This question comes up all the time… How do you measure the effectiveness of planning.
City planning has been with us for millennia. One can find examples of planned cities from the Roman era and even before.
Systematically measuring planning effectiveness in a quantitative way can be challenging as planning is meant to respond to very localized needs and demands. I am not suggesting that measuring the effectiveness of planning is hard, but that coming up with steadfast metrics on what makes effective planning can be challenging, and furthermore, can be meaningless. For example, what does the significance of knowing that the City of New York has X planners per 1000 people mean to a city like Beijing or Mumbai?
Over the course of several entries, I hope to illustrate what are the important aspects of physical planning that need to be taken into account to have an effective planning organization.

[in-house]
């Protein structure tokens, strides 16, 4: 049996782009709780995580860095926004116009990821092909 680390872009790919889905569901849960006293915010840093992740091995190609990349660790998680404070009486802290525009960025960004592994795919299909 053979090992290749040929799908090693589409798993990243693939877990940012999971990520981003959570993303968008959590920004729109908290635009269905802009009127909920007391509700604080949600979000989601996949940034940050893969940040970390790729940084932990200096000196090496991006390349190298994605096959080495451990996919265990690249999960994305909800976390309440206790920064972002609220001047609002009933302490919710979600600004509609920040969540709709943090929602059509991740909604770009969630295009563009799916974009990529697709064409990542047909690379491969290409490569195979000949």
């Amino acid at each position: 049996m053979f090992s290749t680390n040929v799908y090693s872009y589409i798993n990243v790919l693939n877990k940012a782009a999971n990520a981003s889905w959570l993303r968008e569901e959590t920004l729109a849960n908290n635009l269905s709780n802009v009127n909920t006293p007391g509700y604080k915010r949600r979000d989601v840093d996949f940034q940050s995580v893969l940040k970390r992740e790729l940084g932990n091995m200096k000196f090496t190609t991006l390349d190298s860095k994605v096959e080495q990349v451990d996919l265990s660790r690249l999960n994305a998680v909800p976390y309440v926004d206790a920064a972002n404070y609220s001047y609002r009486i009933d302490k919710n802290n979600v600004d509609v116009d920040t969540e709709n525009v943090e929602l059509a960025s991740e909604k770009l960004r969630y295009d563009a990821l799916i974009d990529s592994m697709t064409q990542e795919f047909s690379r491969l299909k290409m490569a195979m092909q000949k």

But let’s start with a “simple” exercise. What is city planning?
For my purposes, the definition of urban planning that I will use moving forward is:
“The set of activities tied to the holistic organization of an urban environment to support the improvement of the health and welfare of the urban environment.”
So what falls under the set of activities?
– Urban Design: Construction, Zoning, Architecture, Landscape Architecture
– Transportation Planning: Engineers, Construction
– Economic Development: Creating the catalyst for the highest and best use of the land.
– Land Use Planning: The sets of decisions for how land should be utilized (basically the root of all planning)
Next Article: How do these activities relate to one another.